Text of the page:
Traditionally, archaeological and cultural heritage objects such as monuments, historic buildings and artefacts were recorded by the process of scaled drawing and planning. This process was at the time an excellent way to document objects however this approach had several limitations including:
- Subjectivity – the resulting record was a representation in the view of the person recording the object
- Limited accuracy – surveys were limited to the accuracy and tolerances of the measuring device used (tape or ruler) and the system of recording (thickness of linework)
- Time-consuming – the ability to rapidly record features is limited by the person’s ability to measure and record a measured point or distance
- Reduced the 3rd dimension – traditionally the process of recording would have taken place on paper, which has the inability to record the changes in detailed geometry across the surface of an object and flatten the detail of an object to the page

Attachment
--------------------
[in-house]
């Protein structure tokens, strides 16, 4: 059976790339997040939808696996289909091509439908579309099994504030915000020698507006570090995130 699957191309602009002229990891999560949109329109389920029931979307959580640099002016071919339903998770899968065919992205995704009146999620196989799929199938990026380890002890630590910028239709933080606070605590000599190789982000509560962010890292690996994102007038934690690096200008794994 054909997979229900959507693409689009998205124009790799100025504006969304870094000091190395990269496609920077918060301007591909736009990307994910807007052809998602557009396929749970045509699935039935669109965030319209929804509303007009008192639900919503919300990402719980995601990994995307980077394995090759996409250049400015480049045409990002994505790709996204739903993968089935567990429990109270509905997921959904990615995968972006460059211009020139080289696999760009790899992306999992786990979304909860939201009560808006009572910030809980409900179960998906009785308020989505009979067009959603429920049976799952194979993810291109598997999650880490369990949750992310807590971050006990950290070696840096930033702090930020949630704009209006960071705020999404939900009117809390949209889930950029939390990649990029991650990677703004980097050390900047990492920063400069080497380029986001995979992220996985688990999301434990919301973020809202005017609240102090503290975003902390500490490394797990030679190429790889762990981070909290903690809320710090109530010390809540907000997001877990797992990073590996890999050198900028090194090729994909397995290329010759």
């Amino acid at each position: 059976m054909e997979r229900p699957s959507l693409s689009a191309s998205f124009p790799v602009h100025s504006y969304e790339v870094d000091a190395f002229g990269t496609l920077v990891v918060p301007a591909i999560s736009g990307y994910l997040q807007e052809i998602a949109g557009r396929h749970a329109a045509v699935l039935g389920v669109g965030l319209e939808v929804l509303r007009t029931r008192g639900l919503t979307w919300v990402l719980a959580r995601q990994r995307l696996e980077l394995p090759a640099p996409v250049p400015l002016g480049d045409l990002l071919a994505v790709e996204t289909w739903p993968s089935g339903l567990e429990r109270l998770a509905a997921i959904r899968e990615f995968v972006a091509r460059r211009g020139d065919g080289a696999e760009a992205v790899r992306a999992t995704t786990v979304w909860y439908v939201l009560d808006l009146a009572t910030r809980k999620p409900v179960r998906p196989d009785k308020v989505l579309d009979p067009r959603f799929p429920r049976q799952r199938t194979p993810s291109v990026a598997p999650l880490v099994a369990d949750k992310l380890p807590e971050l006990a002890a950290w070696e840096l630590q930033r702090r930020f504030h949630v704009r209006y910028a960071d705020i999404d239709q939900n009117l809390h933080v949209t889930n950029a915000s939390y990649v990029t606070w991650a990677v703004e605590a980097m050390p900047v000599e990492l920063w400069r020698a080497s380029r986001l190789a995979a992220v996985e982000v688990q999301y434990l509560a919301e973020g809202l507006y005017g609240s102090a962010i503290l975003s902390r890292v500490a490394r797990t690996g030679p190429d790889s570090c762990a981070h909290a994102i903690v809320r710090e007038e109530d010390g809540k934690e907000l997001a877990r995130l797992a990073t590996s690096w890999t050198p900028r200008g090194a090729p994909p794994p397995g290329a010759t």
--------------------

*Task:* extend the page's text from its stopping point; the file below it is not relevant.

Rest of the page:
The documentation of archaeology and wider cultural heritage objects increasingly avails of 3D scanning and other remote sensing technologies, which produces digital replicas in an accurate and fast way and to a very high resolution with millions of recorded measurements making up each 3D record. Such digital models have a large range of uses, from the conservation and preservation of monuments to the communication of their cultural value to the public. They also support in-depth analysis of their architectural and artistic features as well as allow the production of interpretive reconstructions of their past appearance.